The band were advised to dump Larry, in the early days (by a record company). [CB]

4. Who's the boy on the cover of Boy and War?

His name is Peter Rowen. He was a kid who lived across the street in front of Bono's house in Dublin. He's the brother of Derek "Guggi" Rowen, and Strongman - both of which were in the Virgin Prunes. Peter later became skate-board champion of Ireland, works in a skate-board shop and has also had various acting parts, notably in The Commitments and The Snapper. In The Commitments, Peter plays the kid who wants to audition for Jimmy's band, and is carrying a skateboard in his arms as he yells to Jimmy from the street below. More recently, Peter was one of the pallbearers at the funeral of Bono's father, Bob, who died August 21, 2001. (He joined Bono, Edge, Larry, Guggi, and Bono's brother Norman as pallbearers.) [SL, Ge, CB, M2, PC]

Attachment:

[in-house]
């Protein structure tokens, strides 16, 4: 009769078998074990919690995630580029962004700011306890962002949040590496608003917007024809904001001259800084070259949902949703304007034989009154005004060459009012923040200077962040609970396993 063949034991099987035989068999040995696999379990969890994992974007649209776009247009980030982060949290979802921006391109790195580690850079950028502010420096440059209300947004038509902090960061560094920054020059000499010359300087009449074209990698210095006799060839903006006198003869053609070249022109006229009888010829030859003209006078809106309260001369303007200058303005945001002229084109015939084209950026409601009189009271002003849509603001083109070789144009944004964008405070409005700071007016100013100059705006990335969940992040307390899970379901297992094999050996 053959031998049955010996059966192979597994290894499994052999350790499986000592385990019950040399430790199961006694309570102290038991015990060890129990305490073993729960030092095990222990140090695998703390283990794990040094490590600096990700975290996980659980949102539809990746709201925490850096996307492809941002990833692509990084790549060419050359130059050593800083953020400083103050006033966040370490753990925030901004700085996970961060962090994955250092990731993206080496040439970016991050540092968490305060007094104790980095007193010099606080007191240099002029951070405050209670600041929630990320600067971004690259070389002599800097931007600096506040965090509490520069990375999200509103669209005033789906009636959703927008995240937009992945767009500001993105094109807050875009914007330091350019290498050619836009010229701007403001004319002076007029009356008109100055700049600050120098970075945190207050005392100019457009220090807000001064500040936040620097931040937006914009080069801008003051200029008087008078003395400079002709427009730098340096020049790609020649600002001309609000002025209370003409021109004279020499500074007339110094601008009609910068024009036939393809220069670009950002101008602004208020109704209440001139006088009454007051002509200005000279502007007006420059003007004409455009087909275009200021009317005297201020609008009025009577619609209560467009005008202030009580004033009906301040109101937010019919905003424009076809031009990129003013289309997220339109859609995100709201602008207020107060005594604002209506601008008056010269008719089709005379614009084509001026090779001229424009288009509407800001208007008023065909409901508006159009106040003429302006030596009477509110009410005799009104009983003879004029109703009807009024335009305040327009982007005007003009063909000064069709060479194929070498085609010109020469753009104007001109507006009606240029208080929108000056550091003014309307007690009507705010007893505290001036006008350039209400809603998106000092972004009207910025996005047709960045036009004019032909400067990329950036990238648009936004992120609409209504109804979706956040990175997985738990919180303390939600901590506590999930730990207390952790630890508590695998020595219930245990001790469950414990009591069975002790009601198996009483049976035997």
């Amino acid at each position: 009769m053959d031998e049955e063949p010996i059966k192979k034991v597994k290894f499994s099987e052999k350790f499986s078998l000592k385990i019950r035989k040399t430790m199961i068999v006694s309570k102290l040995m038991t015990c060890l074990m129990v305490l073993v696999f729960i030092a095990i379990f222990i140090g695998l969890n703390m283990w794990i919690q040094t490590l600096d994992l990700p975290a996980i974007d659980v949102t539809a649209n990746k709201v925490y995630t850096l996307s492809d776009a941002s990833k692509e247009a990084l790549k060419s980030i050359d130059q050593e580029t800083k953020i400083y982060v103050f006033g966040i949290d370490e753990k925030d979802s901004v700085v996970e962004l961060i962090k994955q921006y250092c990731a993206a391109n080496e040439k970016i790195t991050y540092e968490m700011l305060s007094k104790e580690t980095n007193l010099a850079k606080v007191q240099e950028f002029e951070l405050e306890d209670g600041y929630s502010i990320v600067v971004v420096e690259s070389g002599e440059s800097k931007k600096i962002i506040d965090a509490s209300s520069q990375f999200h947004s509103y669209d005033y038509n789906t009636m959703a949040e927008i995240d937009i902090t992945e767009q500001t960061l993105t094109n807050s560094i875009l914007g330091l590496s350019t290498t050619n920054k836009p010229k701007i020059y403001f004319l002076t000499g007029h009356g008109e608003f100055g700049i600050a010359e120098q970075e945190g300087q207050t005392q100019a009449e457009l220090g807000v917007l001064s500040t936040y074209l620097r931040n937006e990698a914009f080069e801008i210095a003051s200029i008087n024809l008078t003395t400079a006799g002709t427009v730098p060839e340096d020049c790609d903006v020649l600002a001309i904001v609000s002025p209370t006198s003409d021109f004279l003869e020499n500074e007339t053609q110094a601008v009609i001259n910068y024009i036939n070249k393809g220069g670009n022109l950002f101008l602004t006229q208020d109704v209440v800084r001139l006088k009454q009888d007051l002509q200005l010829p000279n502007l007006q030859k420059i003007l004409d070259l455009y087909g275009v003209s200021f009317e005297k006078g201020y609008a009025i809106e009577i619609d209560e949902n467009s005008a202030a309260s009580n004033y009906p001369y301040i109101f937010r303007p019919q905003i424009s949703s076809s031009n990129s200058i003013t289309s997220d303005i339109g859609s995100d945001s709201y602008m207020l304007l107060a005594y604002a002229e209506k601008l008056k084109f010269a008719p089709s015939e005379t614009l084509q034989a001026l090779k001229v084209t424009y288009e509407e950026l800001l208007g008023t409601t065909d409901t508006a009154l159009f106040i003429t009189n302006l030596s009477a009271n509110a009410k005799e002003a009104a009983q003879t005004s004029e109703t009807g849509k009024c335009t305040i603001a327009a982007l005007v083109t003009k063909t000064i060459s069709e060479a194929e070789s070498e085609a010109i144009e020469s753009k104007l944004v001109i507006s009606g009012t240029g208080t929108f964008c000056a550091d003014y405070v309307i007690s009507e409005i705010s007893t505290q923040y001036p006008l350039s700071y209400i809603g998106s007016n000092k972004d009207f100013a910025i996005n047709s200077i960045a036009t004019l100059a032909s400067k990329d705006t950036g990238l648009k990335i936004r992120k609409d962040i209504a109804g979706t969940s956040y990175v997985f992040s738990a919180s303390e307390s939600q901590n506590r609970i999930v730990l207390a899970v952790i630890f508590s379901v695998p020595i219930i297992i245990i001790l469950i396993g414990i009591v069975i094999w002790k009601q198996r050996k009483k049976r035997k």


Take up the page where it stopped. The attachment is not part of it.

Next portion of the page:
5. Wait!! I don't see a boy on the Boy cover!!

That's probably because you have the U.S. release of the album, which was censored / edited by Warner Records for fear of paedophilia claims. The cover was changed in the States because of "a vague worry at the label that there might be a homosexual impression left from the boy's waist-up nakedness." (quote from former Principle Mgmt. director Ellen Darst) [SL, RA, Ge]

6. Why did U2 get in trouble with Stephen Sondheim?

When U2 first released Under a Blood Red Sky, the original version of "The Electric Co." that was on the album included a 27-second snippet of Bono singing Sondheim's "Send In The Clowns." The band failed to get permission and pay the appropriate licensing and royalty fees to include Sondheim's tune on the album. When Sondheim objected, U2 agreed to pay a $50,000 (US) penalty for the unauthorized use and to press all future releases with a new version that did not include the 27-seconds of "Send In The Clowns."